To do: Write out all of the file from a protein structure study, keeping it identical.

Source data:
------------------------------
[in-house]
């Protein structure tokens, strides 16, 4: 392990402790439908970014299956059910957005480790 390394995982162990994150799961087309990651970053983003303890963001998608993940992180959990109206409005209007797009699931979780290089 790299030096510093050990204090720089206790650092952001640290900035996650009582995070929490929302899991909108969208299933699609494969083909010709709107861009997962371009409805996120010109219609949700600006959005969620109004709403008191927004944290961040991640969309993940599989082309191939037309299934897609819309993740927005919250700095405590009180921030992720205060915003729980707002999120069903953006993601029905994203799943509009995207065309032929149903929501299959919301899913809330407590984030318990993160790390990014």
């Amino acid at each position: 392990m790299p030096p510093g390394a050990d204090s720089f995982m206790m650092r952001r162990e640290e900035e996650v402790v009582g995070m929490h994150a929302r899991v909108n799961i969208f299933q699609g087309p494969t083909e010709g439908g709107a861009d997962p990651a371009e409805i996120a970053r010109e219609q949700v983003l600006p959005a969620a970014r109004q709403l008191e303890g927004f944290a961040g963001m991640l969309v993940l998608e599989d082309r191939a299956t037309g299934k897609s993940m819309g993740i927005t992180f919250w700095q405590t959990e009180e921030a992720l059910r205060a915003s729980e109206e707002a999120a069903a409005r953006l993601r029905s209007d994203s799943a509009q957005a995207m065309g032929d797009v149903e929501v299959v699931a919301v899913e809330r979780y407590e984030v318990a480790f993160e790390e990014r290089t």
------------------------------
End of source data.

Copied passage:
[in-house]
């Protein structure tokens, strides 16, 4: 392990402790439908970014299956059910957005480790 390394995982162990994150799961087309990651970053983003303890963001998608993940992180959990109206409005209007797009699931979780290089 790299030096510093050990204090720089206790650092952001640290900035996650009582995070929490929302899991909108969208299933699609494969083909010709709107861009997962371009409805996120010109219609949700600006959005969620109004709403008191927004944290961040991640969309993940599989082309191939037309299934897609819309993740927005919250700095405590009180921030992720205060915003729980707002999120069903953006993601029905994203799943509009995207065309032929149903929501299959919301899913809330407590984030318990993160790390990014």
């Amino acid at each position: 392990m790299p030096p510093g390394a050990d204090s720089f995982m206790m650092r952001r162990e640290e900035e996650v402790v009582g995070m929490h994150a929302r899991v909108n799961i969208f299933q699609g087309p494969t083909e010709g439908g709107a861009d997962p990651a371009e409805i996120a970053r010109e219609q949700v983003l600006p959005a969620a970014r109004q709403l008191e303890g927004f944290a961040g963001m991640l969309v993940l998608e599989d082309r191939a299956t037309g299934k897609s993940m819309g993740i927005t992180f919250w700095q405590t959990e009180e921030a992720l059910r205060a915003s729980e109206e707002a999120a069903a409005r953006l993601r029905s209007d994203s799943a509009q957005a995207m065309g032929d797009v149903e929501v299959v699931a919301v899913e809330r979780y407590e984030v318990a480790f993160e790390e990014r290089t």